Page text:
IPL or no IPL, govt should focus on water crisis: Rajasthan HC
The Rajasthan high court on Wednesday gave the government three days to say how it is tackling an acute water shortage in the state, responding to a private plea seeking a ban on IPL cricket matches in parched Jaipur.jaipur Updated: Apr 28, 2016 15:02 IST
The Rajasthan high court on Wednesday gave the government three days to say how it is tackling an acute water shortage in the state, responding to a private plea seeking a ban on IPL cricket matches in parched Jaipur.
IPL or no IPL, Rajasthan should be concerned about the water crisis in the state, a bench of Justice Ajay Rastogi and Justice DC Somani said. The case will be heard again on May 3.
The court’s observation comes after 19 districts, including Jaipur, were declared drought-hit, prompting the government to adopt emergency measures such as sending water trains and tankers to villages.
The court had asked the government on April 21 why IPL matches were shifted to Jaipur when the region was battling an acute water shortage. On Wednesday, the bench said the state has an obligation to make potable water available to its people and should submit a detailed plan by April 30 on how it wished to do that.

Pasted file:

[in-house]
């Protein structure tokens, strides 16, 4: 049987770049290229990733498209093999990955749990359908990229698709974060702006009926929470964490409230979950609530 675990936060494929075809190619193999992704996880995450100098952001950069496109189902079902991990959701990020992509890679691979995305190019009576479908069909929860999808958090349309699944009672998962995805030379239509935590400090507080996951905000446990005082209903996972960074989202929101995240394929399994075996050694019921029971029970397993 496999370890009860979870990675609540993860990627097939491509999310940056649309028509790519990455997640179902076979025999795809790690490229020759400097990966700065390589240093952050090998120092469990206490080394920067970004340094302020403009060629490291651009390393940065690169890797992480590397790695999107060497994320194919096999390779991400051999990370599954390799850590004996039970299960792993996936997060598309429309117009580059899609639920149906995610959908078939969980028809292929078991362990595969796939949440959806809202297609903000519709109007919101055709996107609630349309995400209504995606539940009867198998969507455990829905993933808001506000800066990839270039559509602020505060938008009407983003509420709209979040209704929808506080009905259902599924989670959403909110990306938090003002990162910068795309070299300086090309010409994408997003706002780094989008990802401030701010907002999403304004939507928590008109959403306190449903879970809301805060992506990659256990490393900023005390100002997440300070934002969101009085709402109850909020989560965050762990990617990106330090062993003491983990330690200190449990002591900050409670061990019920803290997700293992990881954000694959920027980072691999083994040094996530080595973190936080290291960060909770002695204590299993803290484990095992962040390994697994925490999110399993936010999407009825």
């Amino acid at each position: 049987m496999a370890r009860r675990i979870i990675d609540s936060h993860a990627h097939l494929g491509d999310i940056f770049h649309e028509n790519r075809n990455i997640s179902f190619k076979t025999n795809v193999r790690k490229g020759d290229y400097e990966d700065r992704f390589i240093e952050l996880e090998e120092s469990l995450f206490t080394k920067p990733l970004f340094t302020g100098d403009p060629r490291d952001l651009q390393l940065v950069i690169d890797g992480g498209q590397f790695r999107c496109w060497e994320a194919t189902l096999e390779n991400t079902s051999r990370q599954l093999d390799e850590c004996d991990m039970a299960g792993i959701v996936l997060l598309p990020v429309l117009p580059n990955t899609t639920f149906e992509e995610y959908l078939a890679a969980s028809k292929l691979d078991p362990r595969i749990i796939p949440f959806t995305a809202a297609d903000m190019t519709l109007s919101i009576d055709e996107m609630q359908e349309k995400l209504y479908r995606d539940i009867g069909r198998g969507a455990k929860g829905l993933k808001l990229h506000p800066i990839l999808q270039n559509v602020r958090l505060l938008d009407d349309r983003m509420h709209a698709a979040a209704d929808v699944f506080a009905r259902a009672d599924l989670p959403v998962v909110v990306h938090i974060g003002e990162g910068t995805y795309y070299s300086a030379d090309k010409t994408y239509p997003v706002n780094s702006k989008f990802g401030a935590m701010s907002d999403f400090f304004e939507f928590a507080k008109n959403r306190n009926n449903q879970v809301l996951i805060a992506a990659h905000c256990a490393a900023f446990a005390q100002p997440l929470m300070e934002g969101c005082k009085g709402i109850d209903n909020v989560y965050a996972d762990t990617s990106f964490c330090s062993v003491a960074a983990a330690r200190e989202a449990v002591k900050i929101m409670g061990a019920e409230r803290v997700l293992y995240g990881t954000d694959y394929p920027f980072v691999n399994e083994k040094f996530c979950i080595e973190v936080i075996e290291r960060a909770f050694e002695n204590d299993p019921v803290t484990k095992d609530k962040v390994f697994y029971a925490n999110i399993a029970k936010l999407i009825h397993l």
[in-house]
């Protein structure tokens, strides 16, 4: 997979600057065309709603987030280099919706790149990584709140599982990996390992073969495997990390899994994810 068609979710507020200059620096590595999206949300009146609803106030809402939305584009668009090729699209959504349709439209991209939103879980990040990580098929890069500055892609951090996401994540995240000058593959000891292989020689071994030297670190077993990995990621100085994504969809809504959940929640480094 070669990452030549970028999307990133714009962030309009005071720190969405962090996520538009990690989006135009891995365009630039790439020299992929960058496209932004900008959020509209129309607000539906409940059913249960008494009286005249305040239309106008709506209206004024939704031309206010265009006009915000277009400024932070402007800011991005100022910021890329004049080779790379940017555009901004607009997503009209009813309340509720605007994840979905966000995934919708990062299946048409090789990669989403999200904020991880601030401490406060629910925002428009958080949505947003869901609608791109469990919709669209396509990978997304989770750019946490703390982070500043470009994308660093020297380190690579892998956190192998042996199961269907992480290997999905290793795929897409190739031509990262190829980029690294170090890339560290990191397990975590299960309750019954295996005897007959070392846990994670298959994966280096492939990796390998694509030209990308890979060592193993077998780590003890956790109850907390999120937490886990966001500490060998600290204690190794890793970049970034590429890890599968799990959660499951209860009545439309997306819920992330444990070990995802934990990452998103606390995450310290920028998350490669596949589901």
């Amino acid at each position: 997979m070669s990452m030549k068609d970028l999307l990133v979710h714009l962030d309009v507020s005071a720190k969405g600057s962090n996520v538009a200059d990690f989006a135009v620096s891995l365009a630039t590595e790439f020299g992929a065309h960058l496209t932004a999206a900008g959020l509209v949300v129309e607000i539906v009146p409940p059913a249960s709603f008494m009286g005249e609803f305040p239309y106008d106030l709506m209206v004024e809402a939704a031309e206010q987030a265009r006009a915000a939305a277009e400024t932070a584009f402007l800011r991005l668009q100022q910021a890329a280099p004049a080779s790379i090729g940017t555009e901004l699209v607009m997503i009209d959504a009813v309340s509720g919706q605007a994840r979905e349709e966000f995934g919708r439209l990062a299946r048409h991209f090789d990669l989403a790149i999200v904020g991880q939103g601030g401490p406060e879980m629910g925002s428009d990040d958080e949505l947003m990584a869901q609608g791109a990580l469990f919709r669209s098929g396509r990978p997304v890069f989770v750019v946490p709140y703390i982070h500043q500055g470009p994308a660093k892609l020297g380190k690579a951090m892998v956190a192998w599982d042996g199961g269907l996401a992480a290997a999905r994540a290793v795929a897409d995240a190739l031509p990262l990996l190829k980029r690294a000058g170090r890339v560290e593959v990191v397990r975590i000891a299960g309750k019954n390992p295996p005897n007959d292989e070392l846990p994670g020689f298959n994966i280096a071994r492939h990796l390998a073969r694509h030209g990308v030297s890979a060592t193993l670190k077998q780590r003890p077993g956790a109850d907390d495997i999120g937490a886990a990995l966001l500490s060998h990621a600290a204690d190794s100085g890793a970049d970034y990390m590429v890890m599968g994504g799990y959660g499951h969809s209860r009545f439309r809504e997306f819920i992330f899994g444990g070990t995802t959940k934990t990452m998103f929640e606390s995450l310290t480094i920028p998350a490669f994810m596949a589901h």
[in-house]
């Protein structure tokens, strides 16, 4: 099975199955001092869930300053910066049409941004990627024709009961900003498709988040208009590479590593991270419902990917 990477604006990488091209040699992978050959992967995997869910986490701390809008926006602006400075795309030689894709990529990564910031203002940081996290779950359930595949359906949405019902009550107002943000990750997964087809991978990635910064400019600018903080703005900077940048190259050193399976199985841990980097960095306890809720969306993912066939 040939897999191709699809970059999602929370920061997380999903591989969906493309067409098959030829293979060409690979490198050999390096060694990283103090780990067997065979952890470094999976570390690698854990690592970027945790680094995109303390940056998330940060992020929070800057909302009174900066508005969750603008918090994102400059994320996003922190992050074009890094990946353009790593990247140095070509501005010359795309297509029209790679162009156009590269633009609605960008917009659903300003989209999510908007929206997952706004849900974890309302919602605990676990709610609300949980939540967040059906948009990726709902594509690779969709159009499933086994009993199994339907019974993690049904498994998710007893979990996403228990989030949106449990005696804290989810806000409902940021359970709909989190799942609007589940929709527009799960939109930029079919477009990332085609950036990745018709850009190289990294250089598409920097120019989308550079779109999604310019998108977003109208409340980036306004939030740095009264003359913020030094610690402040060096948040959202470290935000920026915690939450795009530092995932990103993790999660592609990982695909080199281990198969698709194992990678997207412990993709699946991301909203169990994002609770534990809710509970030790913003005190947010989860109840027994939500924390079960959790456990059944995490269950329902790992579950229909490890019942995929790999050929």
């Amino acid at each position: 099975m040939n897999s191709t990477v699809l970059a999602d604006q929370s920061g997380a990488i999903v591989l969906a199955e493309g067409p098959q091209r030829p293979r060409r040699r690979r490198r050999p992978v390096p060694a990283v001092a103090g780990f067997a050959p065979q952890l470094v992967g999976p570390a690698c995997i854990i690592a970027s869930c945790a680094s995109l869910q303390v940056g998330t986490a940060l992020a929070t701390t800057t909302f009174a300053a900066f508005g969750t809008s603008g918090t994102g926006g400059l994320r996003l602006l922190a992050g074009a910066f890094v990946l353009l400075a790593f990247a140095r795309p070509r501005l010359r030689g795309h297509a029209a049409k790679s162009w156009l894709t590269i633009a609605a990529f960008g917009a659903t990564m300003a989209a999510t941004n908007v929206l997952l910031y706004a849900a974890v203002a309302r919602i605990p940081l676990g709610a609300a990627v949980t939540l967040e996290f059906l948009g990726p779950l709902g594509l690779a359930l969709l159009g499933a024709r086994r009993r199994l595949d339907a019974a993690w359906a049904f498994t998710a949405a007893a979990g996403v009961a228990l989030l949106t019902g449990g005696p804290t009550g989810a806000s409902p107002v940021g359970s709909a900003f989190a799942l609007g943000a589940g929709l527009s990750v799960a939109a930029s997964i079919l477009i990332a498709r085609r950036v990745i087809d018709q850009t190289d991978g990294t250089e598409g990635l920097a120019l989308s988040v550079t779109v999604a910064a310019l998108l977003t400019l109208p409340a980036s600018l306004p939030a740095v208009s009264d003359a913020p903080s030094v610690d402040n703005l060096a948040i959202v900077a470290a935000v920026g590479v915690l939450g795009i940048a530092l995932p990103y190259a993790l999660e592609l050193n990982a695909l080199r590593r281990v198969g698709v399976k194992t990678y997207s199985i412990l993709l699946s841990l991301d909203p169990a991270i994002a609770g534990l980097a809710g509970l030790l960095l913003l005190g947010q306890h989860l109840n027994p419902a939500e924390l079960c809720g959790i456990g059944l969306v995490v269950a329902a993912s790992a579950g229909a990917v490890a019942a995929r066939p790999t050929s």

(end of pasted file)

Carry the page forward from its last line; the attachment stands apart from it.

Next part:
Earlier, the court issued notices to the government, the Board of Control for Cricket in India and the Rajasthan Cricket Association after a petition sought a ban on the T20 league matches in drought-affected Jaipur.
The court said a retired judge will be appointed as commissioner who along with a police officer “shall see to it that not a drop of potable water is used” during the matches.
Singhvi said his client, the Mumbai Cricket Association, had offered to use treated sewage water to maintain the outfield. For the pitch, he said, the organisers will use 10 to 12 buckets of water not fit from drinking. Similarly, he promised, non-potable water will be used for the toilets.
Challenging the high court verdict, Singhvi said it had disallowed the matches on the ground it cannot police water usage.
The top court bench was not convinced with the counterpoint and advised the counsel not to get into any controversy. “You will get treated sewage, which we do not know how healthy it is. It’s better you shift out.”